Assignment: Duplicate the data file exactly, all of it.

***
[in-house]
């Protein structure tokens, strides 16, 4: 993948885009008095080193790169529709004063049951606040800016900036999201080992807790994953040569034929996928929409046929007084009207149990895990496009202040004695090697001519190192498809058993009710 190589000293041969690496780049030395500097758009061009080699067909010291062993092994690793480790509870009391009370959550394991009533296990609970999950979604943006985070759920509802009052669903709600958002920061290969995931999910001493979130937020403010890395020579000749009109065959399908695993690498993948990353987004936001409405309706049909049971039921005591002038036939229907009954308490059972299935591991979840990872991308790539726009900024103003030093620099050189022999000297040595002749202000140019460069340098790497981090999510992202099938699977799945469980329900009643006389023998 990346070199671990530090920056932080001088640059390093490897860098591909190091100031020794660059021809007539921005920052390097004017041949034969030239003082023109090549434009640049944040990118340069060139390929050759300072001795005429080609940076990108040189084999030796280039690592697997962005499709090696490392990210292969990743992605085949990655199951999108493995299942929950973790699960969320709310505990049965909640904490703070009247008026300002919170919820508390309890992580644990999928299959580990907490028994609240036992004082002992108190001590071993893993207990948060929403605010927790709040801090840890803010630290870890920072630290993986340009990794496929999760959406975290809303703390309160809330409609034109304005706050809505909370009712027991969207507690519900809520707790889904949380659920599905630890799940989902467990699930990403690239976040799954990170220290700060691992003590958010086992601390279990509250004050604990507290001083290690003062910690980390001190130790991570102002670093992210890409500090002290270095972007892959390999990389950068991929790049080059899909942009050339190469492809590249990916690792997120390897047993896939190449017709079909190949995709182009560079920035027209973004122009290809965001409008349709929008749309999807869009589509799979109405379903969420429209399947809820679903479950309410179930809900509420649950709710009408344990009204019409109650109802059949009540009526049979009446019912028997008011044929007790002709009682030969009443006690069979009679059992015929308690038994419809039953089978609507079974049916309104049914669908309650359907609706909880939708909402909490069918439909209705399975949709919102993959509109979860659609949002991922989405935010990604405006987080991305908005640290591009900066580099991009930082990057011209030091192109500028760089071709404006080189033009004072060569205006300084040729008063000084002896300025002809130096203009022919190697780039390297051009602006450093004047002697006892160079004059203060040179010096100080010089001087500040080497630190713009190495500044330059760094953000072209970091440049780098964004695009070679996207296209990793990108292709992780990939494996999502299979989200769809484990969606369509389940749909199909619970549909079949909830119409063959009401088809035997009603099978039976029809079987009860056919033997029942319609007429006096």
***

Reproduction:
[in-house]
């Protein structure tokens, strides 16, 4: 993948885009008095080193790169529709004063049951606040800016900036999201080992807790994953040569034929996928929409046929007084009207149990895990496009202040004695090697001519190192498809058993009710 190589000293041969690496780049030395500097758009061009080699067909010291062993092994690793480790509870009391009370959550394991009533296990609970999950979604943006985070759920509802009052669903709600958002920061290969995931999910001493979130937020403010890395020579000749009109065959399908695993690498993948990353987004936001409405309706049909049971039921005591002038036939229907009954308490059972299935591991979840990872991308790539726009900024103003030093620099050189022999000297040595002749202000140019460069340098790497981090999510992202099938699977799945469980329900009643006389023998 990346070199671990530090920056932080001088640059390093490897860098591909190091100031020794660059021809007539921005920052390097004017041949034969030239003082023109090549434009640049944040990118340069060139390929050759300072001795005429080609940076990108040189084999030796280039690592697997962005499709090696490392990210292969990743992605085949990655199951999108493995299942929950973790699960969320709310505990049965909640904490703070009247008026300002919170919820508390309890992580644990999928299959580990907490028994609240036992004082002992108190001590071993893993207990948060929403605010927790709040801090840890803010630290870890920072630290993986340009990794496929999760959406975290809303703390309160809330409609034109304005706050809505909370009712027991969207507690519900809520707790889904949380659920599905630890799940989902467990699930990403690239976040799954990170220290700060691992003590958010086992601390279990509250004050604990507290001083290690003062910690980390001190130790991570102002670093992210890409500090002290270095972007892959390999990389950068991929790049080059899909942009050339190469492809590249990916690792997120390897047993896939190449017709079909190949995709182009560079920035027209973004122009290809965001409008349709929008749309999807869009589509799979109405379903969420429209399947809820679903479950309410179930809900509420649950709710009408344990009204019409109650109802059949009540009526049979009446019912028997008011044929007790002709009682030969009443006690069979009679059992015929308690038994419809039953089978609507079974049916309104049914669908309650359907609706909880939708909402909490069918439909209705399975949709919102993959509109979860659609949002991922989405935010990604405006987080991305908005640290591009900066580099991009930082990057011209030091192109500028760089071709404006080189033009004072060569205006300084040729008063000084002896300025002809130096203009022919190697780039390297051009602006450093004047002697006892160079004059203060040179010096100080010089001087500040080497630190713009190495500044330059760094953000072209970091440049780098964004695009070679996207296209990793990108292709992780990939494996999502299979989200769809484990969606369509389940749909199909619970549909079949909830119409063959009401088809035997009603099978039976029809079987009860056919033997029942319609007429006096």